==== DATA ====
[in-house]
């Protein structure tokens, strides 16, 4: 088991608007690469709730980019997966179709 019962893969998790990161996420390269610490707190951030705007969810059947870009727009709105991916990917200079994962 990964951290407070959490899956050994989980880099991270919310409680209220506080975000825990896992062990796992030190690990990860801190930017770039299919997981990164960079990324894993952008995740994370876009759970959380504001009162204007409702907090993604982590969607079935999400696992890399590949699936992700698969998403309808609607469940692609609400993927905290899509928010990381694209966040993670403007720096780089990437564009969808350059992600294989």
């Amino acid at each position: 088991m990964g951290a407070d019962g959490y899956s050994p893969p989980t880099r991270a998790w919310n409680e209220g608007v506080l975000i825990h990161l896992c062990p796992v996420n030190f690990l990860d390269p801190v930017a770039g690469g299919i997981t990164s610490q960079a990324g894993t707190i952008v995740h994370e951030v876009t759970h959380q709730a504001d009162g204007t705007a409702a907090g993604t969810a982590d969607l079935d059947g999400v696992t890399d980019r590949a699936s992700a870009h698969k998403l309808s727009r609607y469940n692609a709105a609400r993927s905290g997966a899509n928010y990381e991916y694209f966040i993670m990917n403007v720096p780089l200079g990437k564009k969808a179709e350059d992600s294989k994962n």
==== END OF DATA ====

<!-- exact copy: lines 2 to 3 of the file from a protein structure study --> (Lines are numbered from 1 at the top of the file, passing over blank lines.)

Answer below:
């Protein structure tokens, strides 16, 4: 088991608007690469709730980019997966179709 019962893969998790990161996420390269610490707190951030705007969810059947870009727009709105991916990917200079994962 990964951290407070959490899956050994989980880099991270919310409680209220506080975000825990896992062990796992030190690990990860801190930017770039299919997981990164960079990324894993952008995740994370876009759970959380504001009162204007409702907090993604982590969607079935999400696992890399590949699936992700698969998403309808609607469940692609609400993927905290899509928010990381694209966040993670403007720096780089990437564009969808350059992600294989």
């Amino acid at each position: 088991m990964g951290a407070d019962g959490y899956s050994p893969p989980t880099r991270a998790w919310n409680e209220g608007v506080l975000i825990h990161l896992c062990p796992v996420n030190f690990l990860d390269p801190v930017a770039g690469g299919i997981t990164s610490q960079a990324g894993t707190i952008v995740h994370e951030v876009t759970h959380q709730a504001d009162g204007t705007a409702a907090g993604t969810a982590d969607l079935d059947g999400v696992t890399d980019r590949a699936s992700a870009h698969k998403l309808s727009r609607y469940n692609a709105a609400r993927s905290g997966a899509n928010y990381e991916y694209f966040i993670m990917n403007v720096p780089l200079g990437k564009k969808a179709e350059d992600s294989k994962n």